This program is a market intelligence report. Farmers and ranchers can get the numbers anywhere, what they truly want is information that tells them what moved the numbers and any special information that will give them a hint as to where the market is headed. M att Rice, graduate of the University of Idaho. In addition to voicing and producing the daily Market Line report, Matt is also Director of Business Development for CAYAC (Cattle Auction Advertising Co-op). CAYAC is a separate company operated under Allen Media, Inc.
Growing up in a farming and ranching community in Northern Idaho Matt spent summers competing at high school and college rodeos in tie-down and team roping and at sanctioned rodeos with his brothers and father. On most summer weekends you will still find Matt in a roping arena, training horses or being a tough competitor on the NW Rodeo circuit. Matt earned money for college working at a prestigious western horse training facility where he found he not only had a gift for training horses but also the ability to relate to a host of different people from clients, staff even renowned trainers like Clinton Anderson who would visit for clinics. Matt shares His passion for western agriculture and the cowboy way of life on air and with everyone he meets.
Sportsman’s Spotlight is a daily (Monday – Friday) program. In these short radio vignettes we take the listener on an audio adventure far away from their current environment, to a place they would rather be… The great outdoors! Content is focused on the many hunting, fishing and outdoor recreation stories of the West. Interviews with experts and local characters alike give the program a unique personality. David Sparks Ph.D., a veteran television personality of programs like the Outdoor channel’s Outfitters Showcase, ESPN’s Ultimate Outdoors, Jeep National TrailsView Program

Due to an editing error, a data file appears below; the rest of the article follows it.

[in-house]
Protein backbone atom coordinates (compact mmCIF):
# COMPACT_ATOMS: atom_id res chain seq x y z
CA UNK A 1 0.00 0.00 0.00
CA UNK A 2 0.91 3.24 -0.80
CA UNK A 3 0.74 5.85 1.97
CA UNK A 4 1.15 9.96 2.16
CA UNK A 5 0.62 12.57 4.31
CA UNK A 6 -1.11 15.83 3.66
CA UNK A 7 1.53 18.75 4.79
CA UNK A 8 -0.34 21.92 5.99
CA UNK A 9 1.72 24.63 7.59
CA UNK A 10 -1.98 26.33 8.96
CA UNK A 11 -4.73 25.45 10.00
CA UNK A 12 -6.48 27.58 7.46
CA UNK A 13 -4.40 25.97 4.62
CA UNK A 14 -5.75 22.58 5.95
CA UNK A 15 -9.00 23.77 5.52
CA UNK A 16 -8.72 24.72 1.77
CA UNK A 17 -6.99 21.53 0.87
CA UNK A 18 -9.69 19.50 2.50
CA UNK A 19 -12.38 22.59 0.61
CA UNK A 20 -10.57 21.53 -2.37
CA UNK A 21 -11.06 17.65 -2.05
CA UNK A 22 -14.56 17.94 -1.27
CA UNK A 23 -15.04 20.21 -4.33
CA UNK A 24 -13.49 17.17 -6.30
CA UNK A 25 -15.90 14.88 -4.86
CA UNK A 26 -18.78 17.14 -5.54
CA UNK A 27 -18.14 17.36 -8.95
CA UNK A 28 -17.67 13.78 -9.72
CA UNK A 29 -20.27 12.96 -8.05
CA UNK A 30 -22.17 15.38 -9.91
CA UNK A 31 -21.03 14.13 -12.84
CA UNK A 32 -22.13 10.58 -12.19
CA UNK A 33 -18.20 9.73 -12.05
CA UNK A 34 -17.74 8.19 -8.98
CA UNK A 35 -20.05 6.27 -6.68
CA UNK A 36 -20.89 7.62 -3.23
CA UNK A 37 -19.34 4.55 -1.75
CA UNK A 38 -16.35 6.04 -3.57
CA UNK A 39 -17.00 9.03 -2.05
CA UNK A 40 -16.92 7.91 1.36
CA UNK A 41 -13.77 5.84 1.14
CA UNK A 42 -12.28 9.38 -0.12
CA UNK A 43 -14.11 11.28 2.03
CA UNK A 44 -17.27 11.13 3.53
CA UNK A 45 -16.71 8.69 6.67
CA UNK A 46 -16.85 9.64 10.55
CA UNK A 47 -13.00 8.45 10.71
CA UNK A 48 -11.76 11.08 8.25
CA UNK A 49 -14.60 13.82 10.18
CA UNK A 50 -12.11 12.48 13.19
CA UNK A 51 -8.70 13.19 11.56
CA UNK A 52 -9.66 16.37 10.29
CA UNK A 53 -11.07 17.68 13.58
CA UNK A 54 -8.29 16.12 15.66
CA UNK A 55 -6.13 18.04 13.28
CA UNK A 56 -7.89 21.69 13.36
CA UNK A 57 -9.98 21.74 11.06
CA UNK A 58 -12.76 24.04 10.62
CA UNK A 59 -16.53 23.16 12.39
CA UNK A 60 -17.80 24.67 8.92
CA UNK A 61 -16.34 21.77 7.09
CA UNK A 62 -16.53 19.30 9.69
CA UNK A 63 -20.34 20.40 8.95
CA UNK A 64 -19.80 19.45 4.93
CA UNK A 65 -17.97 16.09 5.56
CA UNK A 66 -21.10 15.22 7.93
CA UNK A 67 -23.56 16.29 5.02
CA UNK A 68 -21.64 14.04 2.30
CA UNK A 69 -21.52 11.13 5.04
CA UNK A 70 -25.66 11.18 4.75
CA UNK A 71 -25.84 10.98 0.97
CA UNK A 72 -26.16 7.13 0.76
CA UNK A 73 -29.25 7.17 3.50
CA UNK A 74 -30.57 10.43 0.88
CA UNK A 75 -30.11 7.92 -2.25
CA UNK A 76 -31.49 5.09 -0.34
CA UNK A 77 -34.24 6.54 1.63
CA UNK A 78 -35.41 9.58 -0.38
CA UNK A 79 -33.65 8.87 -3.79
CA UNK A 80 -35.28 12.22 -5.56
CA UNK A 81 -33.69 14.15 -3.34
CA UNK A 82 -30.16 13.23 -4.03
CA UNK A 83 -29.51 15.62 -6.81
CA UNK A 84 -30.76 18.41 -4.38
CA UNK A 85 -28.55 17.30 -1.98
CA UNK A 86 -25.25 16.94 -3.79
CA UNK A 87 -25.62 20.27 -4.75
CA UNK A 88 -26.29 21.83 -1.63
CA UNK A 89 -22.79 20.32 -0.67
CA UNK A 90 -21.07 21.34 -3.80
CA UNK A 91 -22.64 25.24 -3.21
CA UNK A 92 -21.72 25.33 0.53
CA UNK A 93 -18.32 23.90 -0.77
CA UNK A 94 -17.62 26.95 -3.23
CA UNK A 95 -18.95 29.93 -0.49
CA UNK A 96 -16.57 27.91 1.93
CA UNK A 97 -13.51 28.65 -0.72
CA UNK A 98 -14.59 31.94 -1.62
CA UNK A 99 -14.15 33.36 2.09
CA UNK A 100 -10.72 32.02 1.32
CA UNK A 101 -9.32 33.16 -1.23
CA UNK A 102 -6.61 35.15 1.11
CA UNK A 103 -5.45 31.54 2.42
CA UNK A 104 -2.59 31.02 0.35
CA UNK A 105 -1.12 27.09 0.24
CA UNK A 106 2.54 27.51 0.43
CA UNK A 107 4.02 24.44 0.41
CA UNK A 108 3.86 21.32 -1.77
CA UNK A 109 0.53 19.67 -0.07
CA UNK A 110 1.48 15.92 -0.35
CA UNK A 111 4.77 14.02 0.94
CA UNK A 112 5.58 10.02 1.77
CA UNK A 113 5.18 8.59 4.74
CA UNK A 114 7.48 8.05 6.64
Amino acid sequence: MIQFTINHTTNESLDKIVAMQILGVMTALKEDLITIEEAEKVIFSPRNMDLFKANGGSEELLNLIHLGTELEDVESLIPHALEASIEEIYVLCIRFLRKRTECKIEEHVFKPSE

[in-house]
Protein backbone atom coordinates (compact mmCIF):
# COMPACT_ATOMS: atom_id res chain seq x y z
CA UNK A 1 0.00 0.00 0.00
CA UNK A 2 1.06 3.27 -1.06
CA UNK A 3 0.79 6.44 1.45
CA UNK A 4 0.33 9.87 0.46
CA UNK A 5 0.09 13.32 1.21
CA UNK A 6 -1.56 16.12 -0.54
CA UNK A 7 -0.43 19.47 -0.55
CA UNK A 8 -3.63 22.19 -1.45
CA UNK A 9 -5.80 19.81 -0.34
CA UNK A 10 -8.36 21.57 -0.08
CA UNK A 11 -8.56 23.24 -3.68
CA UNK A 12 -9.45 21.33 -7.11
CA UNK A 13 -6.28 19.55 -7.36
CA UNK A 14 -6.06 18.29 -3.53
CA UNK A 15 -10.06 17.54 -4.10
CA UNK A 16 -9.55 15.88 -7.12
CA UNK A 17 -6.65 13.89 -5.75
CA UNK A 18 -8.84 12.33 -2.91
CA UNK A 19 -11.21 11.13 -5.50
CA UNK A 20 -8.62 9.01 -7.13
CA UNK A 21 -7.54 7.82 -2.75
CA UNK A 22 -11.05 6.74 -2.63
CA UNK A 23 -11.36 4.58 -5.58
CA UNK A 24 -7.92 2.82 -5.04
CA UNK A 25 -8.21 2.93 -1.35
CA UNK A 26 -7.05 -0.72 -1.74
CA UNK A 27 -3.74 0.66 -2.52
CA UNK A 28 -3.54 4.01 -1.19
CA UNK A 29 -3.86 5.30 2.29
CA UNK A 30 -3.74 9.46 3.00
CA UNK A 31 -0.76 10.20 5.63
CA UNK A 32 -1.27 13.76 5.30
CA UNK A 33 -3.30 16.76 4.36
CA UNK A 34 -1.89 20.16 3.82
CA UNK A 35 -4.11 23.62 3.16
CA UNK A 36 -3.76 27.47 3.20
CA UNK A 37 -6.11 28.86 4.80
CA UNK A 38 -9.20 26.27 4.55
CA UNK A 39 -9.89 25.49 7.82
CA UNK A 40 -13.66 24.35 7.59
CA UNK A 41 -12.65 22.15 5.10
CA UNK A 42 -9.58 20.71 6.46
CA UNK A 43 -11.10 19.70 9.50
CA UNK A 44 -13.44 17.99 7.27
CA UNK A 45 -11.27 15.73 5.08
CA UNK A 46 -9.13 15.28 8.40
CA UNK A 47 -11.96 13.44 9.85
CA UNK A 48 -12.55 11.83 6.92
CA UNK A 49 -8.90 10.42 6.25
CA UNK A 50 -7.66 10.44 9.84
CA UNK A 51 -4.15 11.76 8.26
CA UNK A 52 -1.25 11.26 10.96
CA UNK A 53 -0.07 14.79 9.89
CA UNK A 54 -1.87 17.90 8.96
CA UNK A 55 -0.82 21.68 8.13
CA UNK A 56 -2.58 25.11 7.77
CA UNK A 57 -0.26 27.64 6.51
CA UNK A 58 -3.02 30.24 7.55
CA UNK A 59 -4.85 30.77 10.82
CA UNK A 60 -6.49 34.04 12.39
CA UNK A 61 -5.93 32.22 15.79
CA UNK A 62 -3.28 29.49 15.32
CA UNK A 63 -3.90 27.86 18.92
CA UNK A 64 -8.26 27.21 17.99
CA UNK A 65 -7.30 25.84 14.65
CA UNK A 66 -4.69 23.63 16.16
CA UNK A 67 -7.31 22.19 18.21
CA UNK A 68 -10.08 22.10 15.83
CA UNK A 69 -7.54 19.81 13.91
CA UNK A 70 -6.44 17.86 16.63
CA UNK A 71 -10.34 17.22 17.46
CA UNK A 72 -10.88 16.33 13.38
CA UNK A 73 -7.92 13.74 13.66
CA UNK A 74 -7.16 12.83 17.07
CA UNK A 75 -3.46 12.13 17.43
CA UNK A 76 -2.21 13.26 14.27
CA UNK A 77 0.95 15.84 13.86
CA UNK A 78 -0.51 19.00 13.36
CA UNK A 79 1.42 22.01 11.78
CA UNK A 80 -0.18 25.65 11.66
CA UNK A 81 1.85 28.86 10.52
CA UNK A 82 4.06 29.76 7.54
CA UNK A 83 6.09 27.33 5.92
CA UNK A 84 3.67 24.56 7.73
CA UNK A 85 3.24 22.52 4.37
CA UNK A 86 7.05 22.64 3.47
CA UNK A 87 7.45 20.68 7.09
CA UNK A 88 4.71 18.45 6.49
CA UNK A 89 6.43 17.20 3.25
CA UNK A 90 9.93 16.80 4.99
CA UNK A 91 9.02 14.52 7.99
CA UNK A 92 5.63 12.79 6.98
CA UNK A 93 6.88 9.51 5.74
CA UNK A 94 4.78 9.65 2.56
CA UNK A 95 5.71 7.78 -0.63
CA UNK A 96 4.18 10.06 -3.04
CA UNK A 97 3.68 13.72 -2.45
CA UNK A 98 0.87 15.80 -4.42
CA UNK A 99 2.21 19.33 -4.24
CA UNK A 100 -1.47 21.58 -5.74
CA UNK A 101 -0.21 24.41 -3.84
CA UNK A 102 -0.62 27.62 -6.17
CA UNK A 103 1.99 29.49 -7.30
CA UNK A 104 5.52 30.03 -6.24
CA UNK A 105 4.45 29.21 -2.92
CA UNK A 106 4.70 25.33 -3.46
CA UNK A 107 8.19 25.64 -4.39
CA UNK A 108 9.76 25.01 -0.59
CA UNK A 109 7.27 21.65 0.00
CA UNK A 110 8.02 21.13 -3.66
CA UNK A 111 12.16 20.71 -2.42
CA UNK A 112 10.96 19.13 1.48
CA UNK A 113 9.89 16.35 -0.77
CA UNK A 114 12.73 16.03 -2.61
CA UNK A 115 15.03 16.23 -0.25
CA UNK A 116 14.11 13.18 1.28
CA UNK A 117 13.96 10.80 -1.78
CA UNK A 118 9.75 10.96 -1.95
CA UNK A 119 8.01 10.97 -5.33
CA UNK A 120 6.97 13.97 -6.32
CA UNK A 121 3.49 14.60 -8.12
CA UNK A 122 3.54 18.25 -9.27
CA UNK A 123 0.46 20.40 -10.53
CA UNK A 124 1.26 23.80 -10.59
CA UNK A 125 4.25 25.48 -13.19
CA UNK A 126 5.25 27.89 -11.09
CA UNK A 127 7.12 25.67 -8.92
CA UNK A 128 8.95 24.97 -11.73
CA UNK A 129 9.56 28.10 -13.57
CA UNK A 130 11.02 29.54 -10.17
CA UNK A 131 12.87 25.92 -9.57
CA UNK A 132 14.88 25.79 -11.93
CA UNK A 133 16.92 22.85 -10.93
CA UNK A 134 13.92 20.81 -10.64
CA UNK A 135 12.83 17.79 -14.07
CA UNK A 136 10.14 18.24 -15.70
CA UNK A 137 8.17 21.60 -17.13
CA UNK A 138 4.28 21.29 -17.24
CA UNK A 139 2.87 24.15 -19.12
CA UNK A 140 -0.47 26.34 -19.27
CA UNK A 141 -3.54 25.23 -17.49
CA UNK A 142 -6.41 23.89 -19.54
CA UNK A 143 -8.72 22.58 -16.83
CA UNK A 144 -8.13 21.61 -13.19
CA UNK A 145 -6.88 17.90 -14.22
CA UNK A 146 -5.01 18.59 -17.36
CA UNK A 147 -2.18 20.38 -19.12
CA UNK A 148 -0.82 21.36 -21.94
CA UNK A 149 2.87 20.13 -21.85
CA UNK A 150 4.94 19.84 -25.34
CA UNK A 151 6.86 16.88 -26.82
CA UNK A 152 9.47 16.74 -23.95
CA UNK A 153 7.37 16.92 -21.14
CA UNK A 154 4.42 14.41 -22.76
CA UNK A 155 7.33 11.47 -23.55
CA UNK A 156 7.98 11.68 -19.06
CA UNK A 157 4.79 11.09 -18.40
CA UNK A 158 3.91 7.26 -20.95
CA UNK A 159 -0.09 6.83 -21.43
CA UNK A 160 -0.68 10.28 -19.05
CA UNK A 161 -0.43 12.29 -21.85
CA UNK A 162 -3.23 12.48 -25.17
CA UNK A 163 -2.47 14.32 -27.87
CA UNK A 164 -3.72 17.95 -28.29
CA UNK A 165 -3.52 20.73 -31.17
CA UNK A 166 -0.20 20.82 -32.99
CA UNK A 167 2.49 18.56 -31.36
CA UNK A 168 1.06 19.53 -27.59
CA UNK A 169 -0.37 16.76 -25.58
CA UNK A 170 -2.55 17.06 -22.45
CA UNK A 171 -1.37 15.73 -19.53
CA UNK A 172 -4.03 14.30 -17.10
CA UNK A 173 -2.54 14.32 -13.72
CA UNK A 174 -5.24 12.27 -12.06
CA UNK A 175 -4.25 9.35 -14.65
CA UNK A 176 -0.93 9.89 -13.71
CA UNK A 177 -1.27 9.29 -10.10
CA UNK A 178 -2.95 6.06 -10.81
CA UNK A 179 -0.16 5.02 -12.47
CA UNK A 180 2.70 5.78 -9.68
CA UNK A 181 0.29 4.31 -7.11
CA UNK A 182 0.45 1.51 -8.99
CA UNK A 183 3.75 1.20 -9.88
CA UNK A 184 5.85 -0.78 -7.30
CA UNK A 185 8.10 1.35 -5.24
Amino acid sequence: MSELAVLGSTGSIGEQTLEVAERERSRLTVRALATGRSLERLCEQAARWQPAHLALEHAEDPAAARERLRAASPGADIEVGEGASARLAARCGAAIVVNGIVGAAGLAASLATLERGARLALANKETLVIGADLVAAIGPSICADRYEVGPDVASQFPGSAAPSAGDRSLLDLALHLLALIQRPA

BL: Welcome back to another “Fruit Bites” brought to you by Valent U.S.A. With us again is Valent’s Allison Walston. And this week Allison, let’s talk about soil in the PNW?
AW: Undisturbed soil is typically air, water, organic matter and mostly mineral nutrients. When we relocate, plant into or compost our soil, it changes.
BL: why are nutrients important in the soil?
AW: In order for plant roots to uptake nutrients, they need to be there in a form that the plant can uptake. in low levels, plants won’t grow. We can add the big 3, nitrogen, phosphorus & potassium to help adjust for plant needs. We can plant legumes to fix nitrogen. And we can use mycorrhizae.
BL: We typically have low phosphorus levels in our soils, what then?
AW: this creates plant stress, which triggers the mycorrhizal spores to germinate. Their hyphae can grow further into smaller nooks & crannies to get more phosphorus, therefore the plant gets more nutrients.
BL: Well, thanks Allison. Join us again next time for Fruit Bites, brought to you by Valent. Until then, I’m Bob Larson.
Southeast Regional Ag News is focused on keeping local farmers, ranchers, and agribusiness men, and women up to date on agriculture industry issues that affect the Southeast’s rural economy. Haylie Shipp hosts the program covering a broad array of topics; USDA risk management announcements, labor and water issues, state-sponsored trade missions, crop outlook assessments, farm/ranch human interest stories, and animal health stories are examples of the types of news topic categories covered each month.View Program